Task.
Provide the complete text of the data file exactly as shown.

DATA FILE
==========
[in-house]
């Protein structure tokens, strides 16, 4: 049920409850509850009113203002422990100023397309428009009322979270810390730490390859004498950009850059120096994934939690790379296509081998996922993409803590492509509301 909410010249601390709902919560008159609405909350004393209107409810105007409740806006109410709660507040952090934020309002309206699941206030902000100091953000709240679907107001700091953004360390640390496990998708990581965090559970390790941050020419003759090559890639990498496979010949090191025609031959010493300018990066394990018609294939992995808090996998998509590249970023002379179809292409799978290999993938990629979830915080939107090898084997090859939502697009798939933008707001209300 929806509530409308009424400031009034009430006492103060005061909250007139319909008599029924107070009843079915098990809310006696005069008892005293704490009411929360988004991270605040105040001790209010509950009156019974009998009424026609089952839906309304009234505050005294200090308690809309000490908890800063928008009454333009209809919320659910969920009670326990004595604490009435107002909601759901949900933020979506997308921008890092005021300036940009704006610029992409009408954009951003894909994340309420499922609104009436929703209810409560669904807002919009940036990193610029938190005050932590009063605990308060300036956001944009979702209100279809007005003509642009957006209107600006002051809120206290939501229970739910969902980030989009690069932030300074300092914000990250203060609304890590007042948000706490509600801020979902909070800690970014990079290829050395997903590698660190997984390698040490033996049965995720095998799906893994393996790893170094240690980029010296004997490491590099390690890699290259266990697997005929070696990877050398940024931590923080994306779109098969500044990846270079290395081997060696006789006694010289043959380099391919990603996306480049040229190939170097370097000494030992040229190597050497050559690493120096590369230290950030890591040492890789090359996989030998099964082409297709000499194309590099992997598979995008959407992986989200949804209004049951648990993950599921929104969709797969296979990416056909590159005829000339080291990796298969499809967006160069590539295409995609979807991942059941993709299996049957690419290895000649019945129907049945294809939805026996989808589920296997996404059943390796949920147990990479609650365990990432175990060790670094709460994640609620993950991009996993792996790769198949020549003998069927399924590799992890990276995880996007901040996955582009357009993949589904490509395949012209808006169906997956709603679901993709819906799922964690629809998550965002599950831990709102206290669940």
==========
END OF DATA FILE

[in-house]
């Protein structure tokens, strides 16, 4: 049920409850509850009113203002422990100023397309428009009322979270810390730490390859004498950009850059120096994934939690790379296509081998996922993409803590492509509301 909410010249601390709902919560008159609405909350004393209107409810105007409740806006109410709660507040952090934020309002309206699941206030902000100091953000709240679907107001700091953004360390640390496990998708990581965090559970390790941050020419003759090559890639990498496979010949090191025609031959010493300018990066394990018609294939992995808090996998998509590249970023002379179809292409799978290999993938990629979830915080939107090898084997090859939502697009798939933008707001209300 929806509530409308009424400031009034009430006492103060005061909250007139319909008599029924107070009843079915098990809310006696005069008892005293704490009411929360988004991270605040105040001790209010509950009156019974009998009424026609089952839906309304009234505050005294200090308690809309000490908890800063928008009454333009209809919320659910969920009670326990004595604490009435107002909601759901949900933020979506997308921008890092005021300036940009704006610029992409009408954009951003894909994340309420499922609104009436929703209810409560669904807002919009940036990193610029938190005050932590009063605990308060300036956001944009979702209100279809007005003509642009957006209107600006002051809120206290939501229970739910969902980030989009690069932030300074300092914000990250203060609304890590007042948000706490509600801020979902909070800690970014990079290829050395997903590698660190997984390698040490033996049965995720095998799906893994393996790893170094240690980029010296004997490491590099390690890699290259266990697997005929070696990877050398940024931590923080994306779109098969500044990846270079290395081997060696006789006694010289043959380099391919990603996306480049040229190939170097370097000494030992040229190597050497050559690493120096590369230290950030890591040492890789090359996989030998099964082409297709000499194309590099992997598979995008959407992986989200949804209004049951648990993950599921929104969709797969296979990416056909590159005829000339080291990796298969499809967006160069590539295409995609979807991942059941993709299996049957690419290895000649019945129907049945294809939805026996989808589920296997996404059943390796949920147990990479609650365990990432175990060790670094709460994640609620993950991009996993792996790769198949020549003998069927399924590799992890990276995880996007901040996955582009357009993949589904490509395949012209808006169906997956709603679901993709819906799922964690629809998550965002599950831990709102206290669940």